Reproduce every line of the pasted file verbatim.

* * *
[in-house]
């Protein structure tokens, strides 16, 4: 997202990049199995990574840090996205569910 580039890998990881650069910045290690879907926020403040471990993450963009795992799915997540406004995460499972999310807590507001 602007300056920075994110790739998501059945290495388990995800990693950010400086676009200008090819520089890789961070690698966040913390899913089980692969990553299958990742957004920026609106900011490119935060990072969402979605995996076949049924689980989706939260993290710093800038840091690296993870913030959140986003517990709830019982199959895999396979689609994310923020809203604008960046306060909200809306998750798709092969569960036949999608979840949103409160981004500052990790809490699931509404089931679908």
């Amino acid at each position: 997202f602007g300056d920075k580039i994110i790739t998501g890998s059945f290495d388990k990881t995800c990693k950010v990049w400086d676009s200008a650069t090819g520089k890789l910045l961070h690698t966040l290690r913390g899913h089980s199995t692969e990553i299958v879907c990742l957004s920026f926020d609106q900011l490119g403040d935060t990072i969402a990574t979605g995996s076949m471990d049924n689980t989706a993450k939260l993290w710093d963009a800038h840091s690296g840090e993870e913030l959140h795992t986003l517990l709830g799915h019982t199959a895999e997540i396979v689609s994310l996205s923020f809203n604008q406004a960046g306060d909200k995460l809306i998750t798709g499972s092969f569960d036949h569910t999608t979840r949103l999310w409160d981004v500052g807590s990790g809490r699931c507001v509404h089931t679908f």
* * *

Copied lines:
[in-house]
């Protein structure tokens, strides 16, 4: 997202990049199995990574840090996205569910 580039890998990881650069910045290690879907926020403040471990993450963009795992799915997540406004995460499972999310807590507001 602007300056920075994110790739998501059945290495388990995800990693950010400086676009200008090819520089890789961070690698966040913390899913089980692969990553299958990742957004920026609106900011490119935060990072969402979605995996076949049924689980989706939260993290710093800038840091690296993870913030959140986003517990709830019982199959895999396979689609994310923020809203604008960046306060909200809306998750798709092969569960036949999608979840949103409160981004500052990790809490699931509404089931679908």
């Amino acid at each position: 997202f602007g300056d920075k580039i994110i790739t998501g890998s059945f290495d388990k990881t995800c990693k950010v990049w400086d676009s200008a650069t090819g520089k890789l910045l961070h690698t966040l290690r913390g899913h089980s199995t692969e990553i299958v879907c990742l957004s920026f926020d609106q900011l490119g403040d935060t990072i969402a990574t979605g995996s076949m471990d049924n689980t989706a993450k939260l993290w710093d963009a800038h840091s690296g840090e993870e913030l959140h795992t986003l517990l709830g799915h019982t199959a895999e997540i396979v689609s994310l996205s923020f809203n604008q406004a960046g306060d909200k995460l809306i998750t798709g499972s092969f569960d036949h569910t999608t979840r949103l999310w409160d981004v500052g807590s990790g809490r699931c507001v509404h089931t679908f």